Upstart Utes one of the feel-good stories entering new season of college football
Petty coach jealousies and squabbling commissioners are about to take a back seat to actual games on the field — and won’t that be a relief
College football will begin in earnest this weekend and not a minute too soon. After a tumultuous offseason, they’re going to actually, you know, play football, instead of yakking about it — about NIL, playoff expansion, realignment, the transfer portal, yada, yada, yada (at least they’re not talking about COVID-19).
Take a quick look at the preseason top 25. Not a lot of suspense, is there? It’s the same old crowd — Alabama, Ohio State, Clemson, Georgia, Oklahoma, Notre Dame, and — what’s this? — Utah? Holy top 10, how did they get in there?
Well, anything different is good, and Utah has methodically become one of the big boys in college football circles over the last two decades. Last year the Utes took another step forward by winning their first Pac-12 title and playing in the Rose Bowl, losing a close shootout to Ohio State. With many top players returning and the head start of a No. 7 preseason ranking, the Utes are set to take the next step and land a spot in the national playoff.
That would be another welcome change. College football suffers from a dearth of competition that is almost unmatched anywhere outside of the NBA. Only two of the 32 total playoff berths have been filled by a team from the West and none since 2017. For most, the college football kingdom begins on the East Coast and ends in the Midwest.
Utah is one of the up-and-coming programs trying to break into the elite club, which is largely populated by SEC and Big Ten schools. Others are poised to do the same thing. Cincinnati became the first non-Power Five school to play in the national playoff last year. Houston is making noise, too.
The 2022 season will have some storylines that could provide some entertainment on the side, especially if you enjoy Michael Scott-level awkwardness. Alabama coach Nick Saban and Texas A&M coach Jimbo Fisher had a war of words during the offseason.
After Saban accused A&M of buying “every player on their team,” Fisher returned fire, saying, “Some people think they’re God. Go dig into how God did his deal. You may find out ... a lot of things you don’t want to know. We build him up to be the czar of football. Go dig into his past, or anybody’s that’s ever coached with him. You can find out anything you want to find out, what he does and how he does it. It’s despicable.”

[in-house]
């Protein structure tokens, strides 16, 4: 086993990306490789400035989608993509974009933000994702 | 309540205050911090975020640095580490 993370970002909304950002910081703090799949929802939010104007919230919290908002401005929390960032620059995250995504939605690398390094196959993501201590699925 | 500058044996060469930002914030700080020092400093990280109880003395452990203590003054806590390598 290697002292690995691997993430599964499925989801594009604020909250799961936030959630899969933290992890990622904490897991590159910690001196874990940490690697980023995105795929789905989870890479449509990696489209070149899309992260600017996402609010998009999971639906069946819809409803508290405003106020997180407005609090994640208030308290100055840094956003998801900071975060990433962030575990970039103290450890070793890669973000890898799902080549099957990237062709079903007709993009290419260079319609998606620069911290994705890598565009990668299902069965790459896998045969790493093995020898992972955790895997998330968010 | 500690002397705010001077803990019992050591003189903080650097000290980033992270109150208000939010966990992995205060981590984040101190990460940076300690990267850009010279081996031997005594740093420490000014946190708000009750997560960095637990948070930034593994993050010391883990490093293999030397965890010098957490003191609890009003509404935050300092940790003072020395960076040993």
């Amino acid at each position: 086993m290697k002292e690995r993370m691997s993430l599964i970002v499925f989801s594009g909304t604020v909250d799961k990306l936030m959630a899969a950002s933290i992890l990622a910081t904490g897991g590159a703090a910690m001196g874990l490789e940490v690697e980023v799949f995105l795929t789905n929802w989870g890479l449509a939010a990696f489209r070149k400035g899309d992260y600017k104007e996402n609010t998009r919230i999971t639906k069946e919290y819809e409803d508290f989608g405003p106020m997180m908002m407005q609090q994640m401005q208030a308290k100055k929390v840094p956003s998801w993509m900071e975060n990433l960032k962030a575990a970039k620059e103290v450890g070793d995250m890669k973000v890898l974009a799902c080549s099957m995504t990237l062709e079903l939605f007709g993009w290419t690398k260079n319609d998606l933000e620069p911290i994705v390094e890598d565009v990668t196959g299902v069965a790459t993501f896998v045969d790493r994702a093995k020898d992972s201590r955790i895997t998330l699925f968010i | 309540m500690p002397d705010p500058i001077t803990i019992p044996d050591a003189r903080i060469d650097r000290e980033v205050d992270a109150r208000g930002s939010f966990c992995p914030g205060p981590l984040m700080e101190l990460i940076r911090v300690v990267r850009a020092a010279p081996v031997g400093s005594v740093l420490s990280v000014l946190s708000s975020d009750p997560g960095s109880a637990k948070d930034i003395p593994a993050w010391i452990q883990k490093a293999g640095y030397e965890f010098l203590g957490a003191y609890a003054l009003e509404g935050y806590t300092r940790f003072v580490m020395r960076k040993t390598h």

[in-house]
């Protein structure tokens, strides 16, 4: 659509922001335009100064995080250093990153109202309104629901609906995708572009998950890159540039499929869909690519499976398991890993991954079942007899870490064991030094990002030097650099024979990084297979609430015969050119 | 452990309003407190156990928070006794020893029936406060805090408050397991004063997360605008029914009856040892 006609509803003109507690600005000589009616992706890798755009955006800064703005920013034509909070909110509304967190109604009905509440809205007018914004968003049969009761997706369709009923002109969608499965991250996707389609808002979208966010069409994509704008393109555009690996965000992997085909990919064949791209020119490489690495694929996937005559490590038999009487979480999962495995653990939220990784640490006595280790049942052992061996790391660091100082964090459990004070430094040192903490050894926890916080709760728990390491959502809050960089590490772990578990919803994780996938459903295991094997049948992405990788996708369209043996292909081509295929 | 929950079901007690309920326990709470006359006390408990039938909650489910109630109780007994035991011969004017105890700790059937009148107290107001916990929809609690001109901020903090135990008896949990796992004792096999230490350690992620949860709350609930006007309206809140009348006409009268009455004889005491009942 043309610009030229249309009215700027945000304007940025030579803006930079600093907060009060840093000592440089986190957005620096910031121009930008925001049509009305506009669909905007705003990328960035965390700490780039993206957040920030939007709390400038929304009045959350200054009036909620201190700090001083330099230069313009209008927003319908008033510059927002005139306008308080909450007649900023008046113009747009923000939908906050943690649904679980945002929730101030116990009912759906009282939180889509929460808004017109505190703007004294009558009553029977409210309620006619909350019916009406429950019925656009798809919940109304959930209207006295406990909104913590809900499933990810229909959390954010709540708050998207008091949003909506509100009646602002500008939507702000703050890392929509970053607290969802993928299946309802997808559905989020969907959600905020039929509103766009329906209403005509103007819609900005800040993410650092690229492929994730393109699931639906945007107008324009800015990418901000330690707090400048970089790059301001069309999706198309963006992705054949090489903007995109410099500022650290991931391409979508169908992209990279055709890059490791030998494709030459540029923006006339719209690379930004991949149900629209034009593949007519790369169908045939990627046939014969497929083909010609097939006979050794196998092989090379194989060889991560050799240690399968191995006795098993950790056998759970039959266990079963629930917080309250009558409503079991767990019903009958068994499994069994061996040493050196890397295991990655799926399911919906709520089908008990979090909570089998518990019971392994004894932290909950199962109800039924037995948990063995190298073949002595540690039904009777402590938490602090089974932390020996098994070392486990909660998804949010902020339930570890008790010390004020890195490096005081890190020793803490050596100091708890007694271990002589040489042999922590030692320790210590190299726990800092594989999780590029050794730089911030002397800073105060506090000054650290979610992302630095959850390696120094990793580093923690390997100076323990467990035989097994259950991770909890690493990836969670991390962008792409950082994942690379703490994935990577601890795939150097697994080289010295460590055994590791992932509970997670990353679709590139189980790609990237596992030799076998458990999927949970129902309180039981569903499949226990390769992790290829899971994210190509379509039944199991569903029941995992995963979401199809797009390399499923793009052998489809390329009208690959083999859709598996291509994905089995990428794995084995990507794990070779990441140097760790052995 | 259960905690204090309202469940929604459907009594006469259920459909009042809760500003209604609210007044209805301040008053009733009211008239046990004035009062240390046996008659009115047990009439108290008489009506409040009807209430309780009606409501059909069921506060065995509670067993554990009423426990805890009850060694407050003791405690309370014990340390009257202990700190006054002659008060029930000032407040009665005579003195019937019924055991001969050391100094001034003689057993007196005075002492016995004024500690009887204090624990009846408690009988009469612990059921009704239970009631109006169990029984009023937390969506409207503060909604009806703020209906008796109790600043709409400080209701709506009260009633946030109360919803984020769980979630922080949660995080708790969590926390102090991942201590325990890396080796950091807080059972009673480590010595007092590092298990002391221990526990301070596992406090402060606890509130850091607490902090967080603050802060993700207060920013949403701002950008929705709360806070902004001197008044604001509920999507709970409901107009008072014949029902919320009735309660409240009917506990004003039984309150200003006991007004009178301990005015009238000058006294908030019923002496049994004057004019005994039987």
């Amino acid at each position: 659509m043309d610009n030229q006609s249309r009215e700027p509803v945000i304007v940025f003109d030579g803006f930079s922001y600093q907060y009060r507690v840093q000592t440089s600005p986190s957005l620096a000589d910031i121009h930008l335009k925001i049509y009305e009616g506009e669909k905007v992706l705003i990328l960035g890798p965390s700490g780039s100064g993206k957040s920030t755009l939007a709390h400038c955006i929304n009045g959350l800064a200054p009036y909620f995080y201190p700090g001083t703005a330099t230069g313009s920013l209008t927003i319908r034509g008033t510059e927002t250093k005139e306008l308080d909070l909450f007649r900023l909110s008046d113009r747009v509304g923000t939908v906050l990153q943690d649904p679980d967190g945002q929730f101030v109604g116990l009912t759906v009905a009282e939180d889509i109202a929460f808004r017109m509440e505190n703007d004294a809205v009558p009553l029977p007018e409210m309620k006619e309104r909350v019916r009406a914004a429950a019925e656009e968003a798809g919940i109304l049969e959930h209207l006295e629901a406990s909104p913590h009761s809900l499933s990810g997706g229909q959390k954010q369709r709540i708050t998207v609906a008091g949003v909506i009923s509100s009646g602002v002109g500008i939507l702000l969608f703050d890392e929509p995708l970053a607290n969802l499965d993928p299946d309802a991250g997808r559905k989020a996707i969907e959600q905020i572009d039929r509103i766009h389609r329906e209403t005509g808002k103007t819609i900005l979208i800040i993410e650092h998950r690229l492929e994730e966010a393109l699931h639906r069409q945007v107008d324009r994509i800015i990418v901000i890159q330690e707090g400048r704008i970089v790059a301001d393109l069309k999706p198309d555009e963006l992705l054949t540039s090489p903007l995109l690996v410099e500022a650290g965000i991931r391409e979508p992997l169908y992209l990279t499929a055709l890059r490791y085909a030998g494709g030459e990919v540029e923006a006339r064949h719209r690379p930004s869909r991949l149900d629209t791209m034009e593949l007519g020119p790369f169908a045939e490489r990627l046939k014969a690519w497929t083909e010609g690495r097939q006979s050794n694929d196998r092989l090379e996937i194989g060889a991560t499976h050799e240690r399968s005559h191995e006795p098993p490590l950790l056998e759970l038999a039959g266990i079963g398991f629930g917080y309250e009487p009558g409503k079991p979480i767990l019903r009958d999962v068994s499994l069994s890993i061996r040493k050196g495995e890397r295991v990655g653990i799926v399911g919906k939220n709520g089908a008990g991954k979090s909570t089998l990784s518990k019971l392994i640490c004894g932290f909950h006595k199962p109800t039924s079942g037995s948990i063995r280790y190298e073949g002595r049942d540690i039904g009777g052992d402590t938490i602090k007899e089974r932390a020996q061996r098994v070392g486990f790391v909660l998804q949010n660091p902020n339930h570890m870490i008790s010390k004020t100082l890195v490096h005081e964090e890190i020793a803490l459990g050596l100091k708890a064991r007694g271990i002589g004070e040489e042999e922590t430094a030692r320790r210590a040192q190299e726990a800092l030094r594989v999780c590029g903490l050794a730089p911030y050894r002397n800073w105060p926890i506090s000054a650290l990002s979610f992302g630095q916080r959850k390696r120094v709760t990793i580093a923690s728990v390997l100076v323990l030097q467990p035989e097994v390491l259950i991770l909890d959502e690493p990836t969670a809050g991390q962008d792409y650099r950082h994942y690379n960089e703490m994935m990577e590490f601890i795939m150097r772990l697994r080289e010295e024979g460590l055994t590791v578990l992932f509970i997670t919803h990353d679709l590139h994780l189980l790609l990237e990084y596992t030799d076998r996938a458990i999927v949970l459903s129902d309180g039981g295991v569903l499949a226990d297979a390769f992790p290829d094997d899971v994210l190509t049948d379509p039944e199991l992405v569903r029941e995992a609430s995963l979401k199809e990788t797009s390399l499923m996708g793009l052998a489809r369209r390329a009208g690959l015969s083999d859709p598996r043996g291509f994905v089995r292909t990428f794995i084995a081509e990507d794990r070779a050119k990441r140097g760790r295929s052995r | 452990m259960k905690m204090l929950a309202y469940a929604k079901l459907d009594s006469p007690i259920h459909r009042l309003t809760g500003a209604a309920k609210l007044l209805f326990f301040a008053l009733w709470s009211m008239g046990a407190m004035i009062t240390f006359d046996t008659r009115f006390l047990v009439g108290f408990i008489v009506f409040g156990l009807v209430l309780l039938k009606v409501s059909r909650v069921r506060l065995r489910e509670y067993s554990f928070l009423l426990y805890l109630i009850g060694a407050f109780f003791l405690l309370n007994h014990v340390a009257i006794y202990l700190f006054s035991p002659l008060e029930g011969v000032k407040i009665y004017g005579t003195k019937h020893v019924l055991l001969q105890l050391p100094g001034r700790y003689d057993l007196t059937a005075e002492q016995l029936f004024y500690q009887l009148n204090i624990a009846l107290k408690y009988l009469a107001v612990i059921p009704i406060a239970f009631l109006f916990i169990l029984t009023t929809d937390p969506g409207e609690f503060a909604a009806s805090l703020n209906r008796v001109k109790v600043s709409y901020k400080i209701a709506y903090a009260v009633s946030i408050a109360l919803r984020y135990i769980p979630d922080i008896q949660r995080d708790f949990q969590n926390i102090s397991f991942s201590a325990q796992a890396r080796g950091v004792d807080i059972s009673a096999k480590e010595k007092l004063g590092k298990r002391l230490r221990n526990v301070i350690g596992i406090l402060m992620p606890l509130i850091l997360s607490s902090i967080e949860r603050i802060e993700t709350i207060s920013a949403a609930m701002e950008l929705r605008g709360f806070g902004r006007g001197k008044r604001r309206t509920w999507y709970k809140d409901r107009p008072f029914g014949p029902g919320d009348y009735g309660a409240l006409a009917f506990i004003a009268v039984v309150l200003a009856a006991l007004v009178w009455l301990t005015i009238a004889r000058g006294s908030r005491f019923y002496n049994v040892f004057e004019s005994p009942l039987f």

Welcome to college football’s reality show. Alabama and A&M meet Oct. 8. At halftime, maybe the two coaches can square off and have a debate, or a wrestling match.
Speaking of awkward, there are several lame-duck teams — for lack of a better term — that will add some intrigue this season. Four of the country’s top programs have announced they are leaving their longtime conference to join another league. But those moves aren’t immediate. UCLA and USC are leaving the Pac-12 to join the Big Ten, but it won’t happen until 2024. And Oklahoma and Texas are scheduled to leave the Big 12 to join the SEC — in 2025.
That means they have to spend one to two seasons hanging out with their old neighbors right after announcing that they’re too good for the old ’hood and they’re moving to a swanky, gated community with a swimming pool, tennis courts and a spa.
Normally, when someone announces a divorce, they don’t continue to live together.
There’s a lot of bad blood out there, and a lot of intense backroom wheeling and dealing. The Pac-12 was pilfered by the Big Ten, the Big 12 was pilfered by the SEC. Now the Big 12 apparently is trying to pilfer the Pac-12, which is already fighting for its very existence.
CBS reported that the Big 12 had had discussions with as many as six Pac-12 schools about joining the Big 12. USA Today reported a few weeks ago that “various reports have indicated that the Big 12, in recent weeks, has talked with Pac-12 schools Arizona State, Arizona, Colorado and Utah about them joining.”
Pac-12 commissioner George Gliavkoff told the media this summer, “I’ve been spending four weeks trying to defend grenades from every corner of the Big 12 trying to destabilize our conference. … I’m just tired of that.”
Brett Yormark, the new commissioner of the Big 12, didn’t deny it and doubled down on the threat. “Conference composition is once again at the forefront of college athletics,” he said. “As such, I have been very involved with the stakeholders both inside and outside the Big 12 regarding our path forward and opportunities to grow both the Big 12 brand and business.” He said there is a lot of interest in joining the Big 12.
With all the above as a backdrop, let the games begin.